Friends, I heard a ridiculous amount of good music this year, from new (to me) artists to some of my old favorites. I had the supreme blessing of seeing both Ryan Adams and Conor Oberst tour for their new albums. Jenny Lewis put out her first incredible album in years, and she really went above and beyond. St. Vincent went full-on weird with incredible results. Jack Antonoff put out a solo album. Sharon Van Etten released the most raw, heartbreaking album ever. And Taylor Swift, that high school drama student, finally made an album that I like. Thank you, TS. I’m so grateful. I heard Pianos Become the Teeth for the first time, and it fused 2005 me with 2014 me in the most pleasant way. Stacy King of Eisley put out her second solo album, and it was even better then the first. Beck put out an album that I heard for the first time while driving into the sunrise deep in the Sandia mountains, and it was a transcendent experience. And finally… Circa Survive. I have followed and loved this band since day one, and they never cease to surprise or impress me. This album was the product of extreme turmoil and strong friendships, and both are evident in the emotional carnage that is Descensus. I love music, and 2014 was a good year for it. 2015 looks especially promising, with releases from Kendrick Lamar and Modest Mouse and probably other great people. Anyway, enjoy. See you dudes later.

14. Taylor Swift- 1989
13. Bleachers- Strange Desire
12. Angel Olsen- Burn Your Fire For No Witness
11. Spoon- They Want My Soul
10. Phox- S/T
9. Jenny Lewis- The Voyager
8. Sharon Van Etten- Are We There
7. Sucre- Young and Free
6. Pianos Become the Teeth- Keep You
5. Beck- Morning Phase
4. Ryan Adams- S/T
3. St. Vincent- S/T
2. Circa Survive- Descensus
1. Conor Oberst- Upside Down Mountain

Wires & Waves Reads: Wolf in White Van

Title: Wolf in White Van by John Darnielle

Publisher: Farrar, Straus & Giroux (2014)

Reading level/interest age: 16+

In Wolf in White Van, Sean Phillips documents how he came to be where he is now. “Now” is purposely vague, as the novel is told backward, revealing more details as it goes. One of the first things about which readers learn is Trace Italian, the subscription-based “choose your own adventure” style game in which players must escape post-apocalyptic California and make it to a fortress, Trace Italian, in the Kansas plains. Because of the intensity of the game, players often become too attached, causing some to go too far. Lance and Carrie, two Florida teenagers, were two such players whose playing ended in disaster. Sean created Trace Italian while recovering from a tragic accident that is divulged at the end of the novel. The novel speaks to isolation, particularly teenage isolation, and the arbitrariness of death and survival.

Darnielle’s novel is articulate and quietly intense. It’s personal yet vague in its emotions. Every word feels labored over, but the result is a fluid, easy read. Sean is a difficult protagonist, but his strength is derived from his difficulties. He knows who he is and why he does the things he does, but he is also baffled by his actions and tangential thoughts. Trace Italian is a simple game, but it has the power to lure people in, blurring the line between fantasy and reality. Darnielle is an incredible songwriter and, apparently, a flawless writer. I loved this book, and everything else I read feels cheap now.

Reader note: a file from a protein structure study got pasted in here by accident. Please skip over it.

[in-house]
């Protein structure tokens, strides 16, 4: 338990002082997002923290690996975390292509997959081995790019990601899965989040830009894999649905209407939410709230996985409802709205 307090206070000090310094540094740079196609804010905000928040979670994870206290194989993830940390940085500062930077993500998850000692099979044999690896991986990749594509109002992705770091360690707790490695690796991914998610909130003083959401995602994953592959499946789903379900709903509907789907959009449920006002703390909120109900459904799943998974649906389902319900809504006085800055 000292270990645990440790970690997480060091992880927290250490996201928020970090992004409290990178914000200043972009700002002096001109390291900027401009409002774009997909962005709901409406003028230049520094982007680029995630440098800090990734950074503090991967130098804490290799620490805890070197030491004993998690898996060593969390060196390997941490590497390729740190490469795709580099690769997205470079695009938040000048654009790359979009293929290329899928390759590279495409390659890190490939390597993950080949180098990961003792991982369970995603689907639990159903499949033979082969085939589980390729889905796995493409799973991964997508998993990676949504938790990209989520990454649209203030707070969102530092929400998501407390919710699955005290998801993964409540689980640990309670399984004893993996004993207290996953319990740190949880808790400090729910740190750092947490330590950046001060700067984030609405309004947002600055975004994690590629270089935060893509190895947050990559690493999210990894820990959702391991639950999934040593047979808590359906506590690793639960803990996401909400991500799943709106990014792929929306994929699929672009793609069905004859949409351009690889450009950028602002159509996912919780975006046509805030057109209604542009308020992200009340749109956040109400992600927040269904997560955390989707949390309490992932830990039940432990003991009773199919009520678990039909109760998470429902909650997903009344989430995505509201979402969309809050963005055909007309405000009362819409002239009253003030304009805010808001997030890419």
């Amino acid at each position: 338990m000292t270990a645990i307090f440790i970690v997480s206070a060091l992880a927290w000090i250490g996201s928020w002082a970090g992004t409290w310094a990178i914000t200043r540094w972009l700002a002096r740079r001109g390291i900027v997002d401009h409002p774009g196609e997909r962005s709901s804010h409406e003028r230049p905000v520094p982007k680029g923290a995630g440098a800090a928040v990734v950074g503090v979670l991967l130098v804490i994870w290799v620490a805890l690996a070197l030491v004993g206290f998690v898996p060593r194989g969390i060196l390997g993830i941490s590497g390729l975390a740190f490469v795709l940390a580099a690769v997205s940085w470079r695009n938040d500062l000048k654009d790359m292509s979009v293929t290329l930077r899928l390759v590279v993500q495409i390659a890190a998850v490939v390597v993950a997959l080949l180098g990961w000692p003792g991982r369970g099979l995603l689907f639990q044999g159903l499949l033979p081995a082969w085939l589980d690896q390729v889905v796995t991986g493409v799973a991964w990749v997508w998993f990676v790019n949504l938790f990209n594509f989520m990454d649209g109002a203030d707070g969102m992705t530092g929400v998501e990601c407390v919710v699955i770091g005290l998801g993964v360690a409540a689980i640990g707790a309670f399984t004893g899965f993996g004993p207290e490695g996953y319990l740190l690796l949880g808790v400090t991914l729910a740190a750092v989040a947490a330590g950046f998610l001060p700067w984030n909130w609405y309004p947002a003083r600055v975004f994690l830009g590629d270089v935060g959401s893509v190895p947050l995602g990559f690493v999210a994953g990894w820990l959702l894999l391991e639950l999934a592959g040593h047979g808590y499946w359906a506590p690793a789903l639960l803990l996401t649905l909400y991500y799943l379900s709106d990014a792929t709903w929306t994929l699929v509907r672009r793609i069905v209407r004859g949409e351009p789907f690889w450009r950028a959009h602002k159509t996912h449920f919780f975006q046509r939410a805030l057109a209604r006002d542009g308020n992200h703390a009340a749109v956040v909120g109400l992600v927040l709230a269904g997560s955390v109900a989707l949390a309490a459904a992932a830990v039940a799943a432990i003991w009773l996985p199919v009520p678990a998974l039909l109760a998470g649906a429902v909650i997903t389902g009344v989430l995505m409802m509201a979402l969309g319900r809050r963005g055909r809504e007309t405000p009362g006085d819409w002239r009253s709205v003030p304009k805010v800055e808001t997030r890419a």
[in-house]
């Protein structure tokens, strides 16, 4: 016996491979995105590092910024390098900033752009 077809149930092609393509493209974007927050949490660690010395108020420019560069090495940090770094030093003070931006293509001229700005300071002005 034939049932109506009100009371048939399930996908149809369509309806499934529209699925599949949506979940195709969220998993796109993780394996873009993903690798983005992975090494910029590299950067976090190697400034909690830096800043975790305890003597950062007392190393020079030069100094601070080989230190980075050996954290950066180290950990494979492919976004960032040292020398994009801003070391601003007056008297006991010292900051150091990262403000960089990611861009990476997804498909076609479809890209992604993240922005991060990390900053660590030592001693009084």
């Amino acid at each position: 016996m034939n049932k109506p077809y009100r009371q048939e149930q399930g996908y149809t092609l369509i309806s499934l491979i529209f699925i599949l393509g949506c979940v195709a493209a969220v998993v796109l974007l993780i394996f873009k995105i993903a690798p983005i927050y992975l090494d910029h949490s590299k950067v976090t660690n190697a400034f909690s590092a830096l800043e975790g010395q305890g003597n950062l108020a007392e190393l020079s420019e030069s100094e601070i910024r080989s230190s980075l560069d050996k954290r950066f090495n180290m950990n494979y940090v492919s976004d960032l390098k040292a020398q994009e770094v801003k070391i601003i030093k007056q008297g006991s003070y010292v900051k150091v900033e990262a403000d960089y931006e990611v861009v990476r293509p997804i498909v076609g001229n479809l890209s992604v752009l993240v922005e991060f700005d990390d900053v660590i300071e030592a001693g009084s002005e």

Wires & Waves Reads: Rainey Royal

Title: Rainey Royal by Dylan Landis

Publisher: Soho Press (2014)

Reading level/interest age: 16+

Rainey Royal is a terrible person, but she can hardly help it. Her father Howard Royal, the famous jazz musician, treats their five-story New York City home as a waystation for his acolytes, which consist of mostly female musicians. Before her mother left for an ashram in Colorado, she was having frequent “sleepovers” with Howard and his best friend Gordy. Gordy has always been eerily attentive to Rainey’s needs and lately, he has been slipping into her room at night to give her back rubs. The whole situation causes Rainey to act out, and rightly so. She decides that the only way to gain control over her life is through her sexuality. She finds strength in making men want her. Her best friend, Tina, has her own set of problems, and Rainey can’t decide if she wants to live in ignorant bliss regarding Tina’s clarinet lessons with her father or confront her and lose the only person in whom she can completely confide. Rainey’s obsession with St. Catherine is interesting, as St. Catherine was often faced with a similar temptation, although her reaction of temperance and devotion was the polar opposite of Rainey’s.

Rainey Royal follows Rainey from her early teens to her mid-20’s, which is a relief. Rainey and her family situation are so unbearable at times that I wasn’t sure I could handle it. Landis straddles the line between oversharing and holding back, creating a tension mirrored in Rainey’s personality. The reader knows some things, but not all. Landis weaves that tension into her prose, often juxtaposing freedom with captivity or restriction. The novel was written in parts, and it feels that way, particularly toward the end. However, the fact that some chapters can stand alone does not diminish the novel’s cohesiveness.

I was convinced I hated this book during the first thirty or so pages, but somewhere along the way I became enamored. It’s frustrating and it’s uncomfortable, but it is also authentic and wrought with beauty and tension.